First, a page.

EEE in Alabama Horses and Humans

Seven cases of Eastern equine encephalitis (EEE) were confirmed recently in southwestern Alabama. The disease has also infected two people, one of whom did not survive. The Alabama Department of Public Health has recommended the public reduce exposure to mosquitoes, which are thriving due to the copious amounts of standing water left by Hurricane Dennis.

Five of the equine cases were found in Baldwin County (the most recent on July 6), one in Escambia County (June 21), and one in Mobile County (June 11). The person who died from EEE was an Escambia resident, and the recovering individual lives in Baldwin.

Alabama's first EEE case of 2005 was confirmed in a Lowndes County horse in January. Officials sometimes see encephalitis cases throughout the winter since southern Alabama doesn't always get cold enough to kill off mosquitoes that spread viruses such as EEE and West Nile virus (WNV).

According to associate state public health veterinarian John Kelliher, DVM, all of the 2005 EEE cases probably were fatal. He says the state receives many more post-mortem encephalitis submissions to its veterinary diagnostic laboratory in Auburn than samples from live horses.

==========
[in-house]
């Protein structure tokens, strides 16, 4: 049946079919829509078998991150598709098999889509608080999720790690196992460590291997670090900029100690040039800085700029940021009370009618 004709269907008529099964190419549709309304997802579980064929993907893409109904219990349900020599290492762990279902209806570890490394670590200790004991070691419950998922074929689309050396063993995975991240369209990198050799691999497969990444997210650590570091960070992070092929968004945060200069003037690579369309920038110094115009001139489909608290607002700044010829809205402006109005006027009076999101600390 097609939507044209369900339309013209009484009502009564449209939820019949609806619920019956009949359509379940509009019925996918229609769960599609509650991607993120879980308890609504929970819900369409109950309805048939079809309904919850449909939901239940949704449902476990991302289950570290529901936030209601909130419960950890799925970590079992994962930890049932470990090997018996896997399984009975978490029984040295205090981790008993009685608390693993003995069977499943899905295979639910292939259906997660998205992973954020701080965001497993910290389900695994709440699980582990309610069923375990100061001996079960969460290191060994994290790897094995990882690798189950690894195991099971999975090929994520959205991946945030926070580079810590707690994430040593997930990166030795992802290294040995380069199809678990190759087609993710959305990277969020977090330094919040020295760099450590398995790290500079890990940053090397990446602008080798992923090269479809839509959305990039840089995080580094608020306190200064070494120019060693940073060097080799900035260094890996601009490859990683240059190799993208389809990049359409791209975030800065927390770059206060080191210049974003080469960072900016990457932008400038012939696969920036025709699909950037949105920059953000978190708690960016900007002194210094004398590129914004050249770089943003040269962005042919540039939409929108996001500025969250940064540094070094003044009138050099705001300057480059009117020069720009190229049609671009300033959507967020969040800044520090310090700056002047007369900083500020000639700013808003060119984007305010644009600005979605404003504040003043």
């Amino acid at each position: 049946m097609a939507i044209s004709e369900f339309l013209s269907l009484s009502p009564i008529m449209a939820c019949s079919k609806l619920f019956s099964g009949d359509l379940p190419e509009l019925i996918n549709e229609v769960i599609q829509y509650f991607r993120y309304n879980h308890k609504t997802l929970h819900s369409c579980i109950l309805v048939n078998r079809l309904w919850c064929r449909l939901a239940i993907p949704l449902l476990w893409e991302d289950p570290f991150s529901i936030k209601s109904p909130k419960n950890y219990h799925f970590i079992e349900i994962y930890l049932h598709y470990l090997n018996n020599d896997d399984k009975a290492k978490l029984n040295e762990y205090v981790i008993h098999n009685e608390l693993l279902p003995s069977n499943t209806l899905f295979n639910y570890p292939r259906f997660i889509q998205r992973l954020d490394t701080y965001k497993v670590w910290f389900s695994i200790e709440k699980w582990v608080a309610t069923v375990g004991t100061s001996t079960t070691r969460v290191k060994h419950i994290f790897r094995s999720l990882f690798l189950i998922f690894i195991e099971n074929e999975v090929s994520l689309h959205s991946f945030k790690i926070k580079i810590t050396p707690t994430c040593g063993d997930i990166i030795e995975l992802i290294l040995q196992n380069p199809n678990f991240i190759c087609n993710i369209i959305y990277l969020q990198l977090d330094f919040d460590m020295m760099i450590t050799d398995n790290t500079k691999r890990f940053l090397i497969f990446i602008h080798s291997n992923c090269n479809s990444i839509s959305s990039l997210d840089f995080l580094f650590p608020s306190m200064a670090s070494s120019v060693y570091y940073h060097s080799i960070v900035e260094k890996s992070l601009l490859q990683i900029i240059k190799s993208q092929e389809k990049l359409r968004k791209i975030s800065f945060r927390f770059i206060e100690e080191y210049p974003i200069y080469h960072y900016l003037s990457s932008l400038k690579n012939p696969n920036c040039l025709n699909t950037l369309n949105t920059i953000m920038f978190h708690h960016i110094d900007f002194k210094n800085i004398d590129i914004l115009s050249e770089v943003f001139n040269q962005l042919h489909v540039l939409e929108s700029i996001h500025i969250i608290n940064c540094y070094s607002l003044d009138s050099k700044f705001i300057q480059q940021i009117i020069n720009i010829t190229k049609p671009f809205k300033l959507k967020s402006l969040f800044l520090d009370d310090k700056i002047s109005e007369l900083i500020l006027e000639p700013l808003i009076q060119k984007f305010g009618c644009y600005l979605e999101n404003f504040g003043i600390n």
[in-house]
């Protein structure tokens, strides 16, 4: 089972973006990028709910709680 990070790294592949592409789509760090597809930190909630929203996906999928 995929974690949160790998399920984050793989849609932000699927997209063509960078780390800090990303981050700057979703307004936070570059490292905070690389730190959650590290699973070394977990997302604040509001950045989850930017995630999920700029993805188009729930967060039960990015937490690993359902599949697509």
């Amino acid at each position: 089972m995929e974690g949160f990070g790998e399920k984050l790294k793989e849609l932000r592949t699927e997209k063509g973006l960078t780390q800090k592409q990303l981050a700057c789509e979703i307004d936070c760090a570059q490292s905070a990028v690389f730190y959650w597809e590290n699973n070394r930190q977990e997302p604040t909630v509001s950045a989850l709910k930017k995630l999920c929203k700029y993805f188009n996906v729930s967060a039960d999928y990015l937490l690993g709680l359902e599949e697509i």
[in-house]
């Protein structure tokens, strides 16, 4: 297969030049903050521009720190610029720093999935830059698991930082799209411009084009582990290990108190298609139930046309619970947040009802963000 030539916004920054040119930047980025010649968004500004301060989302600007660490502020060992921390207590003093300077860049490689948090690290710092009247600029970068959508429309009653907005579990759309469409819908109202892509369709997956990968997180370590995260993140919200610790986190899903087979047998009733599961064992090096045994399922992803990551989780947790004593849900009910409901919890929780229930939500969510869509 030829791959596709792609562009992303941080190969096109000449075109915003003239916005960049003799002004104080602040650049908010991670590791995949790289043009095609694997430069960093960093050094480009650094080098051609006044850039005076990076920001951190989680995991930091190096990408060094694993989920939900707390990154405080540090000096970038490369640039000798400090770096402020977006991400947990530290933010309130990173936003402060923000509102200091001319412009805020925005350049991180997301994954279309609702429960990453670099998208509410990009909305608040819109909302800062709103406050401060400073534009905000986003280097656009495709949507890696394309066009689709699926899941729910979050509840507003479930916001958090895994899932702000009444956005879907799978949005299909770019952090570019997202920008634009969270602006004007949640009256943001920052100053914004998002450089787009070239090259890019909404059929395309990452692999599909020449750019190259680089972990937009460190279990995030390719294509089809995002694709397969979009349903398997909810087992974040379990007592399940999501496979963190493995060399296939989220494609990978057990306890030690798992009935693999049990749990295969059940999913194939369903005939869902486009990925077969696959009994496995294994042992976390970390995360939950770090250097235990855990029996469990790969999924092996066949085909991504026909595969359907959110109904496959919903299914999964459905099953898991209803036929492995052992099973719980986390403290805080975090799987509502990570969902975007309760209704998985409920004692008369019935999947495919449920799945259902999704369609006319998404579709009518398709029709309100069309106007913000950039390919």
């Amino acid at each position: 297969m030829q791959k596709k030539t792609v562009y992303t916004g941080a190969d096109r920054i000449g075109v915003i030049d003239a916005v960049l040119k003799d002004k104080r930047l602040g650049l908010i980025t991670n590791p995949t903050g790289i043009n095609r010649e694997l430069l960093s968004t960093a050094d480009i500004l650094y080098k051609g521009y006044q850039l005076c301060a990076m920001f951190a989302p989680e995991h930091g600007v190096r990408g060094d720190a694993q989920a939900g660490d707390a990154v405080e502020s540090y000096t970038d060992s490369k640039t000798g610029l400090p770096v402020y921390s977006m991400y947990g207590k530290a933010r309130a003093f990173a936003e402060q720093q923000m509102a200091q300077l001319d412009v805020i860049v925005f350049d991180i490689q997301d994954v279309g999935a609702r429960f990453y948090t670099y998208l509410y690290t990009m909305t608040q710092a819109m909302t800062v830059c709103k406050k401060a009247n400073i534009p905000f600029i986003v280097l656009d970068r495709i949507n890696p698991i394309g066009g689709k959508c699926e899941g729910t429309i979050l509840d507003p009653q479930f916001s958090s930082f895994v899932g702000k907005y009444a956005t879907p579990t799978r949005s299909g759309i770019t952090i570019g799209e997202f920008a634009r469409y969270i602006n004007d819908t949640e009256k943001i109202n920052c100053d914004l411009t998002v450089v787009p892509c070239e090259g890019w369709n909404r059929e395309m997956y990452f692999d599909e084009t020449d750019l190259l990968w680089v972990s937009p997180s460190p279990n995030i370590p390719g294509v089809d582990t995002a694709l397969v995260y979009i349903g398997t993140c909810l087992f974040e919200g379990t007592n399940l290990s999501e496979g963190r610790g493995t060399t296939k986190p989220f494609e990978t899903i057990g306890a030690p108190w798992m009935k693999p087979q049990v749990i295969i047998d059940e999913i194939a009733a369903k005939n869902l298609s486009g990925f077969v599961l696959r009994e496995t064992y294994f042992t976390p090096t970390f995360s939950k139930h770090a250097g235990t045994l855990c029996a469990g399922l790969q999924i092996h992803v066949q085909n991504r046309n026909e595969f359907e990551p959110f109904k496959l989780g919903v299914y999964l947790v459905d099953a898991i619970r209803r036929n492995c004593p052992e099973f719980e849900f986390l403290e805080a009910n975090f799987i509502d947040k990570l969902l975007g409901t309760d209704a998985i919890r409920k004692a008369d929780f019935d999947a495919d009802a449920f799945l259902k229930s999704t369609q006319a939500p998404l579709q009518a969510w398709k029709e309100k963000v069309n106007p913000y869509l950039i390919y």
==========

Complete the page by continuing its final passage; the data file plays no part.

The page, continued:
Statistically, more than 90% of unvaccinated horses that contract EEE do not survive. Horse owners can protect horses against the disease with vaccination.

"We're recommending that horse owners consult with their veterinarians on vaccination," says Kelliher. "Certainly some of our equine practitioners are recommending two-times-per-year vaccination. It would depend on their professional experience in a particular locale. Certainly the issues in north Alabama are very different than south Alabama."

The state hasn't seen much WNV this year--two equine cases were confirmed in Alabama in May, both in St. Clair County.

Alabama isn't the only state experiencing EEE. As of July 27, Florida had tallied 119 equine cases.

About the Author

Stephanie L. Church, Editor-in-Chief

Stephanie L. Church, Editor-in-Chief, received a B.A. in Journalism and Equestrian Studies from Averett College in Danville, Virginia. A Pony Club and 4-H graduate, her background is in eventing, and she is schooling her recently retired Thoroughbred racehorse, Happy, toward a career in that discipline. She also enjoys traveling, photography, cycling, and cooking in her free time.

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